After living on the northeast coast in Connecticut, Dr. Arun Jain always believed he would have his long-term medical practice somewhere other than in the Midwest. He never imagined he would be celebrating a 25th anniversary in a rural Indiana city that he now calls home.
Jain, an independent obstetrician-gynecologist, fell in love with Crawfordsville when he and his wife, Dr. Anita Joshi, a pediatrician, moved to Indiana in 1997.
“When we first got here, we thought we would stay maybe five years and then move on,” Jain said. “And now look, it could be 50 years before you know it.”
Growing up in Connecticut was nothing like Montgomery County, Jain said.
“We came to the area to fill a void in medical care,” Jain said. “We soon found the people were very welcoming and we felt welcomed from day one. People would go out of their way to just say hello and everyone was friendly. You don’t have that on the East Coast.”
In his time here, Jain has delivered more than 1,000 babies. Although he no longer delivers babies, Jain still has connections with those he helped bring into the world. Those relationships now span generations and is one key element to his successful practice.
“My patients always come back to me,” Jain said. “I now am at the point that I am providing medical services to the grandchildren of those I have helped. We have seen those we delivered grow up into adults. We know their life stories.”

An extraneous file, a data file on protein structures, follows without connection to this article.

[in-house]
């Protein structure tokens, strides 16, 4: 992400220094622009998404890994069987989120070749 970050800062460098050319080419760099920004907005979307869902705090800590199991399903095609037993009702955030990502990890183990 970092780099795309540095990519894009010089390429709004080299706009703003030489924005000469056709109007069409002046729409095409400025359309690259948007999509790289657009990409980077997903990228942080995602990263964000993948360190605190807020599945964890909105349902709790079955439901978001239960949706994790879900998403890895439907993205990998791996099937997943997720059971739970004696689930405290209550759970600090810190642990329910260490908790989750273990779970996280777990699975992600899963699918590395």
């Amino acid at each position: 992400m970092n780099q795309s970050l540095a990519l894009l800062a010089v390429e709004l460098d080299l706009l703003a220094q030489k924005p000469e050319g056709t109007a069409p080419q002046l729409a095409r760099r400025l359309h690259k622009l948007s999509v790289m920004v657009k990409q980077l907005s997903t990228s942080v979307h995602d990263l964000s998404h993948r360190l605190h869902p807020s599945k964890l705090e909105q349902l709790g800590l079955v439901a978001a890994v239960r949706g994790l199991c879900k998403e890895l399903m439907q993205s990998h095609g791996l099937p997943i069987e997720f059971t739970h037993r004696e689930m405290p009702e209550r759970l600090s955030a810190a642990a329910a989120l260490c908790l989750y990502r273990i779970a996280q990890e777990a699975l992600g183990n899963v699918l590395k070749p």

Jain started Women’s Health Specialists in 1998, but now limits his practice to gynecology. His private practice focuses on innovations for women’s health including the latest options for birth control, incontinence, menstrual problems and hormone replacement therapy. He has a special interest in minimally invasive surgery including hysteroscopy, laparoscopy and vaginal surgery. He is certified in da Vinci Robotic surgery as well.
Jain points to his great staff as another key element to his success.
“One big factor is that we have had great people work for us,” Jain said. “A familiar face in the office, or voice on the phone, has allowed us a level of consistency with our patients. When people phone the office, they know we can take care of them.”
Reaching a 25-year milestone at one place is special, especially in the medical world today. Jain is pleased he has been able to maintain consistent care to those who need it.
“Through all the years, our staff has maintained its’ enthusiasm for treating our patients,” Jain said. “I want to thank the community for trusting us. It has been an honor and privilege.”
How much longer do Jain and Joshi want to remain practicing medicine? The answer to that question is simple.
“I imagine I would work until I am 88 years old or until my staff tells me it is time to quit,” Jain said. “I just love what I do.”